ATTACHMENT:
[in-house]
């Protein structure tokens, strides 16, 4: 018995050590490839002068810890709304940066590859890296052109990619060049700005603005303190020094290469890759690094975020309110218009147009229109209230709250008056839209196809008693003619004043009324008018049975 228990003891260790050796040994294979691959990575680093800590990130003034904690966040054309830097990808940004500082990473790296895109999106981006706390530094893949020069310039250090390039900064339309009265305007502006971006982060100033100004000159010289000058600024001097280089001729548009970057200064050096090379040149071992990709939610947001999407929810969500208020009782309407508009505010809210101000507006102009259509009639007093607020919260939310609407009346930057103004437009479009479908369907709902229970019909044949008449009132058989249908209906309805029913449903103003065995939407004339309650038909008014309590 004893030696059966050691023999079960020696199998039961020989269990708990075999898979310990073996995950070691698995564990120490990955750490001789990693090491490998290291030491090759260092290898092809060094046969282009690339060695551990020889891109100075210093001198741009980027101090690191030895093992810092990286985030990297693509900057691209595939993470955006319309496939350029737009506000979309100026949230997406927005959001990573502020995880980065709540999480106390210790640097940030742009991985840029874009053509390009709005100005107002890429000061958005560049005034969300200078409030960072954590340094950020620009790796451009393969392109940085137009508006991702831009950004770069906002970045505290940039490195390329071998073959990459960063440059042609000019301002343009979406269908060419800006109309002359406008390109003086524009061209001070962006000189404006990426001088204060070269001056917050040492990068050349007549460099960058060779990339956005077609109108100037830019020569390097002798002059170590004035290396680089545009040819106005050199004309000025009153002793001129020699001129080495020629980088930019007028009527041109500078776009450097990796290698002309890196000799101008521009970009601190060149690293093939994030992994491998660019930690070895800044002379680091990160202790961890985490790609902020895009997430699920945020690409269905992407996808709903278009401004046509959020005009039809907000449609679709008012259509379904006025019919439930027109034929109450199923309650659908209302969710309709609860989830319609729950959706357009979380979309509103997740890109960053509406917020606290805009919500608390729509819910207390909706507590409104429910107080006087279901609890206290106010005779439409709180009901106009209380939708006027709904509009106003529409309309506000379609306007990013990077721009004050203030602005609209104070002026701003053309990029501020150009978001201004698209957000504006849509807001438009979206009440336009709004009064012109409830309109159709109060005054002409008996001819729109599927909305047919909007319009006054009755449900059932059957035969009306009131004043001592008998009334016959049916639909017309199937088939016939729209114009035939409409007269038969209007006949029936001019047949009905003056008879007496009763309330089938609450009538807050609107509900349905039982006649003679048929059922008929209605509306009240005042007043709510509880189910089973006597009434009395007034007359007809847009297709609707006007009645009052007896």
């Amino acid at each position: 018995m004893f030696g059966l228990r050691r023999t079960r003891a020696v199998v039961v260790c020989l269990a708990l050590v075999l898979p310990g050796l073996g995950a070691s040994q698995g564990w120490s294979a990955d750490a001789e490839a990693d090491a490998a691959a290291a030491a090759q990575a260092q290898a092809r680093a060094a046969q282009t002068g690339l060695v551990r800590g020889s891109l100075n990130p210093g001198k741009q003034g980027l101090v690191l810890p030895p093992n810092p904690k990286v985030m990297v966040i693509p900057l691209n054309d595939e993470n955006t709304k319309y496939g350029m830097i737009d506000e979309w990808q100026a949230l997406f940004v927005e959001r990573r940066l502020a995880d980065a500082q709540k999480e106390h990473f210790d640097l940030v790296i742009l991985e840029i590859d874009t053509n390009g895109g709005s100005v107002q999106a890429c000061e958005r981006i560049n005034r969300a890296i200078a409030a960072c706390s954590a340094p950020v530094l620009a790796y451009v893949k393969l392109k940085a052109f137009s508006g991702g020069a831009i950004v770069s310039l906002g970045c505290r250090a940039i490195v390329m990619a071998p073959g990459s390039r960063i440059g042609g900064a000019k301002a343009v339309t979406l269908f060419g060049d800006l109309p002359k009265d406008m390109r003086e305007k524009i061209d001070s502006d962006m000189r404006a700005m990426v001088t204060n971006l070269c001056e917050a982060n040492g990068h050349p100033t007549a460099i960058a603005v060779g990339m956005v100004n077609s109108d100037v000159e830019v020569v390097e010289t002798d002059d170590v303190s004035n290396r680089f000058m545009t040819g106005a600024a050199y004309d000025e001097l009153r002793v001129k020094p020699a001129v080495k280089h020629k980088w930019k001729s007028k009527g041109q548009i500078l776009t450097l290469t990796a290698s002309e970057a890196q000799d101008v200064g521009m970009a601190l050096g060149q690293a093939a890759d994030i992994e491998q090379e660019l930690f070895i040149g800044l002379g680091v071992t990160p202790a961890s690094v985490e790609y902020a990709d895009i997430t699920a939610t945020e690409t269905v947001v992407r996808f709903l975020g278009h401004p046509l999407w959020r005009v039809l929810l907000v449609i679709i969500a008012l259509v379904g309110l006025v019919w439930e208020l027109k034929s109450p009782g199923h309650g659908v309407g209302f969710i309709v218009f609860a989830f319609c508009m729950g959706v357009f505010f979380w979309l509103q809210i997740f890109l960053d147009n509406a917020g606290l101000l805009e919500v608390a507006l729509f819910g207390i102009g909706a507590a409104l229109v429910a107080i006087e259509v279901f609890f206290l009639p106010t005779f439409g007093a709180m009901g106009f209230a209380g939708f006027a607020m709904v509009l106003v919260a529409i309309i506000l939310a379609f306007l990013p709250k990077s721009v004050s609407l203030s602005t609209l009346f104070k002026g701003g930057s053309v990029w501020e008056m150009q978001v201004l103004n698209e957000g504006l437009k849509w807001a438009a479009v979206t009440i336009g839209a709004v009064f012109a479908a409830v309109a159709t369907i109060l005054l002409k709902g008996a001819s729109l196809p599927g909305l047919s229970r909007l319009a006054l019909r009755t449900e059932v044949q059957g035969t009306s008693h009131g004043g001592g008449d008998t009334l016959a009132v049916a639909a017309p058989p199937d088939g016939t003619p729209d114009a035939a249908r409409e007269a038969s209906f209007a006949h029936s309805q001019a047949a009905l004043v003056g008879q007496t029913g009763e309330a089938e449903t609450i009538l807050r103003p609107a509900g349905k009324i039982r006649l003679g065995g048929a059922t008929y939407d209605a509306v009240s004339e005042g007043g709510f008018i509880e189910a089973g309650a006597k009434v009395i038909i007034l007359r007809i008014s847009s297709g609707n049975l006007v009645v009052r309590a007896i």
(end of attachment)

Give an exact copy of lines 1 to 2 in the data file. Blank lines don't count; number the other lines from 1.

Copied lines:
[in-house]
């Protein structure tokens, strides 16, 4: 018995050590490839002068810890709304940066590859890296052109990619060049700005603005303190020094290469890759690094975020309110218009147009229109209230709250008056839209196809008693003619004043009324008018049975 228990003891260790050796040994294979691959990575680093800590990130003034904690966040054309830097990808940004500082990473790296895109999106981006706390530094893949020069310039250090390039900064339309009265305007502006971006982060100033100004000159010289000058600024001097280089001729548009970057200064050096090379040149071992990709939610947001999407929810969500208020009782309407508009505010809210101000507006102009259509009639007093607020919260939310609407009346930057103004437009479009479908369907709902229970019909044949008449009132058989249908209906309805029913449903103003065995939407004339309650038909008014309590 004893030696059966050691023999079960020696199998039961020989269990708990075999898979310990073996995950070691698995564990120490990955750490001789990693090491490998290291030491090759260092290898092809060094046969282009690339060695551990020889891109100075210093001198741009980027101090690191030895093992810092990286985030990297693509900057691209595939993470955006319309496939350029737009506000979309100026949230997406927005959001990573502020995880980065709540999480106390210790640097940030742009991985840029874009053509390009709005100005107002890429000061958005560049005034969300200078409030960072954590340094950020620009790796451009393969392109940085137009508006991702831009950004770069906002970045505290940039490195390329071998073959990459960063440059042609000019301002343009979406269908060419800006109309002359406008390109003086524009061209001070962006000189404006990426001088204060070269001056917050040492990068050349007549460099960058060779990339956005077609109108100037830019020569390097002798002059170590004035290396680089545009040819106005050199004309000025009153002793001129020699001129080495020629980088930019007028009527041109500078776009450097990796290698002309890196000799101008521009970009601190060149690293093939994030992994491998660019930690070895800044002379680091990160202790961890985490790609902020895009997430699920945020690409269905992407996808709903278009401004046509959020005009039809907000449609679709008012259509379904006025019919439930027109034929109450199923309650659908209302969710309709609860989830319609729950959706357009979380979309509103997740890109960053509406917020606290805009919500608390729509819910207390909706507590409104429910107080006087279901609890206290106010005779439409709180009901106009209380939708006027709904509009106003529409309309506000379609306007990013990077721009004050203030602005609209104070002026701003053309990029501020150009978001201004698209957000504006849509807001438009979206009440336009709004009064012109409830309109159709109060005054002409008996001819729109599927909305047919909007319009006054009755449900059932059957035969009306009131004043001592008998009334016959049916639909017309199937088939016939729209114009035939409409007269038969209007006949029936001019047949009905003056008879007496009763309330089938609450009538807050609107509900349905039982006649003679048929059922008929209605509306009240005042007043709510509880189910089973006597009434009395007034007359007809847009297709609707006007009645009052007896």